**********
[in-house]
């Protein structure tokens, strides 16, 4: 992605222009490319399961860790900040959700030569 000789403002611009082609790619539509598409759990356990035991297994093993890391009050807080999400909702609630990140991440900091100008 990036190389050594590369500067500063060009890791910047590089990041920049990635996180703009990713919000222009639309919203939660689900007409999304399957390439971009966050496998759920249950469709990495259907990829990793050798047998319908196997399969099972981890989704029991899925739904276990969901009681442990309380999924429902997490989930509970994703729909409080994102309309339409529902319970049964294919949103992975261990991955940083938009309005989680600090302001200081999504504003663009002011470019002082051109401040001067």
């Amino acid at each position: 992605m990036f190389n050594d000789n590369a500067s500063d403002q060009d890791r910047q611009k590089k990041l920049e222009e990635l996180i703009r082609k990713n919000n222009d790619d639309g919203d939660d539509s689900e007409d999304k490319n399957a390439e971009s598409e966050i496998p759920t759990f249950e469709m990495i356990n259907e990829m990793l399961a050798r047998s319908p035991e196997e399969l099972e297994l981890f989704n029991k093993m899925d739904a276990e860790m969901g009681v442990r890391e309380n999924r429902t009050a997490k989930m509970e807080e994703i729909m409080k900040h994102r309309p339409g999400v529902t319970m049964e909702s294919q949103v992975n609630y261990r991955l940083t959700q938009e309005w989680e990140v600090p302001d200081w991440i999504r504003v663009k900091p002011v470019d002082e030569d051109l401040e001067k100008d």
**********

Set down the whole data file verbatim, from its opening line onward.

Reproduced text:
[in-house]
């Protein structure tokens, strides 16, 4: 992605222009490319399961860790900040959700030569 000789403002611009082609790619539509598409759990356990035991297994093993890391009050807080999400909702609630990140991440900091100008 990036190389050594590369500067500063060009890791910047590089990041920049990635996180703009990713919000222009639309919203939660689900007409999304399957390439971009966050496998759920249950469709990495259907990829990793050798047998319908196997399969099972981890989704029991899925739904276990969901009681442990309380999924429902997490989930509970994703729909409080994102309309339409529902319970049964294919949103992975261990991955940083938009309005989680600090302001200081999504504003663009002011470019002082051109401040001067």
């Amino acid at each position: 992605m990036f190389n050594d000789n590369a500067s500063d403002q060009d890791r910047q611009k590089k990041l920049e222009e990635l996180i703009r082609k990713n919000n222009d790619d639309g919203d939660d539509s689900e007409d999304k490319n399957a390439e971009s598409e966050i496998p759920t759990f249950e469709m990495i356990n259907e990829m990793l399961a050798r047998s319908p035991e196997e399969l099972e297994l981890f989704n029991k093993m899925d739904a276990e860790m969901g009681v442990r890391e309380n999924r429902t009050a997490k989930m509970e807080e994703i729909m409080k900040h994102r309309p339409g999400v529902t319970m049964e909702s294919q949103v992975n609630y261990r991955l940083t959700q938009e309005w989680e990140v600090p302001d200081w991440i999504r504003v663009k900091p002011v470019d002082e030569d051109l401040e001067k100008d």